Hedgehogs have been recorded in the past but currently are not likely to be present at Oxford Island (Management Plan, 2000).
The high-pitched squeaking of shrews is often heard in grassland areas in summer and there must be a large population on the reserve.
Pipistrelle Bat (Pipistrellus pipistrellus)
Leisler Bat (Nyctalus leisleri)
Daubenton Bat (Myotis daubentoni)
Rabbits are common at Oxford Island but their numbers fluctuate due to a number of factors including myxamatosis. In recent years over sixty have been counted along the road early in the morning. At the east-shore there are small patches where rabbits have grazed the rank grassland short allowing wildflowers such as lady’s bedstraw and creeping cinquefoil to take advantage. Higher densities of rabbits may improve such habitats for wildflowers and associated biodiversity.
The Irish hare is a sub-species of the European mountain hare. They were formerly common at Oxford Island with up to fifteen seen at one time (Warden’s Report: June 1978). The growth of the woodland plantations on the reserve over the past thirty years has reduced suitable hare habitat and they are rarely seen nowadays. They are still present at Derryinver Moss a few miles to the west. The author knows of no records of the introduced brown hare Lepus europaeus at Oxford Island.
Grey squirrels are an introduced American species. They are present at Oxford Island in large numbers.
A study in 1978-79 involved the trapping of almost 1000 wood mice on the reserve. The highest numbers of mice and largest percentage of immatures were caught between October and December. There was found to be no preference for any particular habitat (Culbert et al. 1981).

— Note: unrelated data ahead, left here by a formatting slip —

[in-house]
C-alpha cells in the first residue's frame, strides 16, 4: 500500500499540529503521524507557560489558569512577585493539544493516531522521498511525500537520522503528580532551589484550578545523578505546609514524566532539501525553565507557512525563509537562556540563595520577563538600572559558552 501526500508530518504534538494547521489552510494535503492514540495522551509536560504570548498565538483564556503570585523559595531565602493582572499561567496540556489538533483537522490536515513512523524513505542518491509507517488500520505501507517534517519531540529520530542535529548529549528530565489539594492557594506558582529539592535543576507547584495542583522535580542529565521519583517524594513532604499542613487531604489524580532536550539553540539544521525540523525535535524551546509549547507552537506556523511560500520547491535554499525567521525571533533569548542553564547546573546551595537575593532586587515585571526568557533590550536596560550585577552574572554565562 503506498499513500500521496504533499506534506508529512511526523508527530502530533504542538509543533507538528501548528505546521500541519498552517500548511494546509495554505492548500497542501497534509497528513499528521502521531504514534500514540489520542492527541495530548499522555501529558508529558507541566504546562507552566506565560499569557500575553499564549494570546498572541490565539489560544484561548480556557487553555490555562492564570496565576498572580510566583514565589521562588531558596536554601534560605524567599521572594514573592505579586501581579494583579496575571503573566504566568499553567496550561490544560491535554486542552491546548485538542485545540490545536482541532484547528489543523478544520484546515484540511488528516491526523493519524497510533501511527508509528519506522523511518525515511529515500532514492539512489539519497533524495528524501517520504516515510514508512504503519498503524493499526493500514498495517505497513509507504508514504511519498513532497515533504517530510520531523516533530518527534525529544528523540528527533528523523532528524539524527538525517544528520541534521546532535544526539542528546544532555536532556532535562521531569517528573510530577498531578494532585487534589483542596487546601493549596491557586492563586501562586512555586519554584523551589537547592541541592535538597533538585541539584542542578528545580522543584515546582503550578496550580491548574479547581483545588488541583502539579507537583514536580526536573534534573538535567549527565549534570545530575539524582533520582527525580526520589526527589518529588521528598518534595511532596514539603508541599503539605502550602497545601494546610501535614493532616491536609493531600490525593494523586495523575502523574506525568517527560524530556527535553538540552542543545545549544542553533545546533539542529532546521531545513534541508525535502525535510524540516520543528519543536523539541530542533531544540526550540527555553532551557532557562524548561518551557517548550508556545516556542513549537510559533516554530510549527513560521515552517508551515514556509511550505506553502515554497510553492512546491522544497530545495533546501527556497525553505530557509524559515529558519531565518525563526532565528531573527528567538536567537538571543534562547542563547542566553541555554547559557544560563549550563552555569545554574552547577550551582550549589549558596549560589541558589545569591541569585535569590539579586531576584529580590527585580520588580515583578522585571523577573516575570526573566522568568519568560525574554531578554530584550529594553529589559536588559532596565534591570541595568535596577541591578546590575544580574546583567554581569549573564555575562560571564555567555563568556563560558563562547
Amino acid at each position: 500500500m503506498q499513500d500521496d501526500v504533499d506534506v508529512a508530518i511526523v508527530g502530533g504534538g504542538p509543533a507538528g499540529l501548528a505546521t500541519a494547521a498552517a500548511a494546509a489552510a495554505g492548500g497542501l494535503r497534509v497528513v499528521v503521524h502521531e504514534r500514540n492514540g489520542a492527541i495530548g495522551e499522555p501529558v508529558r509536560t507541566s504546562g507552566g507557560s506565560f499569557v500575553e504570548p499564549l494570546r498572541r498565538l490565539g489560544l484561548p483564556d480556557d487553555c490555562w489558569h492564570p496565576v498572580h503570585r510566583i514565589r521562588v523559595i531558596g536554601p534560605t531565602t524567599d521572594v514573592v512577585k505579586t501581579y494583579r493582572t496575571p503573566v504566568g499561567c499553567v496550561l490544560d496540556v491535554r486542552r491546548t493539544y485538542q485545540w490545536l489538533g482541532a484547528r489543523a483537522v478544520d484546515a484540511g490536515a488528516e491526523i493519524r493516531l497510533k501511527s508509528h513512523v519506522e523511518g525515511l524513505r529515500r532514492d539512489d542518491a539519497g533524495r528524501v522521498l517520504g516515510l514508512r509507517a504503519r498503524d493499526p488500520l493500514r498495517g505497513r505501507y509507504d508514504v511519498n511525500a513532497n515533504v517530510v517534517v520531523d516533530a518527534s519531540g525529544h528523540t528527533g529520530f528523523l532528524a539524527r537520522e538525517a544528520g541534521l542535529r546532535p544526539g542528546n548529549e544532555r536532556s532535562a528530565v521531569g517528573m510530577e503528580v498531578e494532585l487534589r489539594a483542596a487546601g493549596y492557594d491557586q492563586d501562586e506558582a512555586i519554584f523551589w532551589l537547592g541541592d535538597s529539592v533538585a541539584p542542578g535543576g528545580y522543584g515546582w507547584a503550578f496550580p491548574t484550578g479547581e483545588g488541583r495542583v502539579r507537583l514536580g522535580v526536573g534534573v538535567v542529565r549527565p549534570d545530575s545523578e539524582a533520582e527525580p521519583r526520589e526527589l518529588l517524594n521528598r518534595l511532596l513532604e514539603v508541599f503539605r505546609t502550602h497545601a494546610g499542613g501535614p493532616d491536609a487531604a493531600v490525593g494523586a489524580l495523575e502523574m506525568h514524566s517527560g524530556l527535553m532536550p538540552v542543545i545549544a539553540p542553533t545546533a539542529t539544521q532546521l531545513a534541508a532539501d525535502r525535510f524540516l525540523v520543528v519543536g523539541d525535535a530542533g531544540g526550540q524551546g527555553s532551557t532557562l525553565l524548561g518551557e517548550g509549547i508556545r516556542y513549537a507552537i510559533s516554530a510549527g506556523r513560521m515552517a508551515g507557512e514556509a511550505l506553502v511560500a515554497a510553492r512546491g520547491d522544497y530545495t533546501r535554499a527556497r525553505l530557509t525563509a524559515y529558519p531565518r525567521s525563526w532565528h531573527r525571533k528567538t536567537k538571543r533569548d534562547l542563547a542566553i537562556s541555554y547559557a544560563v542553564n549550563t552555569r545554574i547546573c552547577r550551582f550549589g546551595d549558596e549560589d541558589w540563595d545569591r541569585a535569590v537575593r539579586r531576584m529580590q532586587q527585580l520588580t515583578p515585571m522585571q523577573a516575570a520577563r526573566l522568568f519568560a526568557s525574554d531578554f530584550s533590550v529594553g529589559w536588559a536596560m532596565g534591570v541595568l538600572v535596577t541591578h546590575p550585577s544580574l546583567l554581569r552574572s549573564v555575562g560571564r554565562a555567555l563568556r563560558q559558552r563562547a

House mice were recorded as present in 1981 (Culbert et al. 1981). Numbers are strictly controlled (Management Plan, 2000).
Brown rats are present at the reserve but not often seen. Numbers are controlled (Management Plan, 2000).
It is likely that at least one pair of foxes breeds on the reserve in most years but they are not often seen. Early morning is the best time for a sighting but in mid-winter (at the beginning of the breeding season) foxes may occasionally be seen throughout the day.
Stoats are occasionally sighted along the paths of the reserve. Irish stoats are a sub-species of the Mustela erminea found in Britain and Europe.
Introduced mink are occasional breeders at the reserve (Management Plan, 2000). Some control of numbers has been carried out in the past.
There is a badger sett on the reserve but the animals are not often seen. They have suffered some persecution.
Individual otters are occasionally sighted at Oxford Island and they have attempted to breed in the past. A relatively young (and seemingly confused or injured) otter was caught near the Discovery Centre in summer 2008, indicating that they may have been breeding somewhere in the local area. Raughlan has been identified as a possible breeding site (Management Plan, 2000).